Learning From The Best - Leonardo Da Vinci

In 1632, many years after his death, some of Leonardo da Vinci’s manuscripts were published as ‘A Treatise on Painting’.' They have been summarised for us into 11 neat lessons by ‘The Cultural Tutor’ (who I highly recommend following if you use Twitter). In the spirit of learning from the best, I will relate them to video production in 21st century UK. So here goes. 

Lesson 1. Don't just trust your judgement; listen to criticism. Especially the criticism of your enemies. It's much more valuable than that of your friends.

It is so important to make people feel free to offer feedback and criticism of the video/films you are making but this needs to be done at the right stage in the production process. Also, it's important to remember that you don't have to act on all the notes and feedback you get. Work out if they have seen something you haven't seen yourself.

Friends can be tied into an unspoken contract with you whereby they don’t want to hurt your feelings. A stranger (or enemy as Da Vinci puts it), is less bound by these habits and norms.

I am yet to find a way of avoiding the slight wince of disappointment when I hear criticism of something I’ve created, but I know it is a very valuable tool. The observation offered is often apt and correct and if it makes the film better, why not use it?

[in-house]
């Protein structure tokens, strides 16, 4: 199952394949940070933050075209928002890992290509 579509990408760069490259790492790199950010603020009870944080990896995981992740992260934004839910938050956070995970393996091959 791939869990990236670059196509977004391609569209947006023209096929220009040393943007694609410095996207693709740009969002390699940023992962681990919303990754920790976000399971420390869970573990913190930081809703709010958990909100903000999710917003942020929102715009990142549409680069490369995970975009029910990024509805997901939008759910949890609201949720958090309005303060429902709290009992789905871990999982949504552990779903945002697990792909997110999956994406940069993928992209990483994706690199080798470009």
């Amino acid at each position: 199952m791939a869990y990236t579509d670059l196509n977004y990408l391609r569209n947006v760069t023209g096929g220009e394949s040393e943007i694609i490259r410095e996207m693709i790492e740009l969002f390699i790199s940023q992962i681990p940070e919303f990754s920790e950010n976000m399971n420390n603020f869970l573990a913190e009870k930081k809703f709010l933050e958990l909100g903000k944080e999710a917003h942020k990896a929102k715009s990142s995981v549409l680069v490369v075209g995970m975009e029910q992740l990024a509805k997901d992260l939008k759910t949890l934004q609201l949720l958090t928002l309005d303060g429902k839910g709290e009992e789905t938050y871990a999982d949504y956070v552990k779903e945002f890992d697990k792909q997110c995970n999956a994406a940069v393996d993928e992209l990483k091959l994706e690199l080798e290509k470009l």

Lesson 2. Never compromise on learning; never compromise on quality. A proper grounding is required.

Always strive to be better. Even the great man himself was keen to learn. It is crucial to challenge yourself and reflect on your experience - it helps you develop and improve. This ‘self reflection’ creates a philosophy and style (conscious or otherwise) which you can use to stretch yourself. 

This is true of any art form and/or discipline and is definitely helpful when making video and film content.

Lesson 3. Never be satisfied with your work or your ability; without being able to doubt yourself, you will not be able to improve. It's a high threshold, but Leonardo certainly thought it was necessary.

Self doubt serves us to avoid complacency. In our age of Social Media hubris, we feel exposed if we show that we doubt ourselves. But, it can be used as a fuel for self improvement and development. 

It is good to feel confident in our ability to tackle a project whether it be in video or anything else, but self doubt also helps us to work harder and to push our own standards and limitations.  

Lesson 4. Find the source material - whatever that is for you - and learn from it yourself; don't just learn from what other people have said about it, otherwise you won't understand it properly.

We all need inspiration from others. Imitating the manner and style of another is hard to avoid. It is easy to fall into the trap of limiting ourselves to self-created bubbles from consuming and watching similar content.